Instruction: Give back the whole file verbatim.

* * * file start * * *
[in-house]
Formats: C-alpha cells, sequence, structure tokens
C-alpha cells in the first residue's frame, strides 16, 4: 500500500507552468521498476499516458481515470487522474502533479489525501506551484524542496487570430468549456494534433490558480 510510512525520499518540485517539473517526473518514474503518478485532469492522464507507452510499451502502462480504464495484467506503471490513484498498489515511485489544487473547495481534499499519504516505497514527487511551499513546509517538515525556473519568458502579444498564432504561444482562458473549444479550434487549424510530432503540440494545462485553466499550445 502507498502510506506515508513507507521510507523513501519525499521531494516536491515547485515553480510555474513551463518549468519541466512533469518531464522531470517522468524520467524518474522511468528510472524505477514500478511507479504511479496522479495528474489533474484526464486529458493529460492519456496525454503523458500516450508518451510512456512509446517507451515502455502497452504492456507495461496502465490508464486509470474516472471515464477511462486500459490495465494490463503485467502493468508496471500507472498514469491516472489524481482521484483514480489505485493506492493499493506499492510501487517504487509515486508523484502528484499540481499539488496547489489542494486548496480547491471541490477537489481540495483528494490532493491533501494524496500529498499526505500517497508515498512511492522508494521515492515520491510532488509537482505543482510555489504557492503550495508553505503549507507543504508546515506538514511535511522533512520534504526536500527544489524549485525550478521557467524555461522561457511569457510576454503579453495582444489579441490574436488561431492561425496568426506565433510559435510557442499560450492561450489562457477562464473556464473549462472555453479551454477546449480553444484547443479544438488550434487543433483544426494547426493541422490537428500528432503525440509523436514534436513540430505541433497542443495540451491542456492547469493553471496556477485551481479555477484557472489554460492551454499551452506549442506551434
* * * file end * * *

[in-house]
Formats: C-alpha cells, sequence, structure tokens
C-alpha cells in the first residue's frame, strides 16, 4: 500500500507552468521498476499516458481515470487522474502533479489525501506551484524542496487570430468549456494534433490558480 510510512525520499518540485517539473517526473518514474503518478485532469492522464507507452510499451502502462480504464495484467506503471490513484498498489515511485489544487473547495481534499499519504516505497514527487511551499513546509517538515525556473519568458502579444498564432504561444482562458473549444479550434487549424510530432503540440494545462485553466499550445 502507498502510506506515508513507507521510507523513501519525499521531494516536491515547485515553480510555474513551463518549468519541466512533469518531464522531470517522468524520467524518474522511468528510472524505477514500478511507479504511479496522479495528474489533474484526464486529458493529460492519456496525454503523458500516450508518451510512456512509446517507451515502455502497452504492456507495461496502465490508464486509470474516472471515464477511462486500459490495465494490463503485467502493468508496471500507472498514469491516472489524481482521484483514480489505485493506492493499493506499492510501487517504487509515486508523484502528484499540481499539488496547489489542494486548496480547491471541490477537489481540495483528494490532493491533501494524496500529498499526505500517497508515498512511492522508494521515492515520491510532488509537482505543482510555489504557492503550495508553505503549507507543504508546515506538514511535511522533512520534504526536500527544489524549485525550478521557467524555461522561457511569457510576454503579453495582444489579441490574436488561431492561425496568426506565433510559435510557442499560450492561450489562457477562464473556464473549462472555453479551454477546449480553444484547443479544438488550434487543433483544426494547426493541422490537428500528432503525440509523436514534436513540430505541433497542443495540451491542456492547469493553471496556477485551481479555477484557472489554460492551454499551452506549442506551434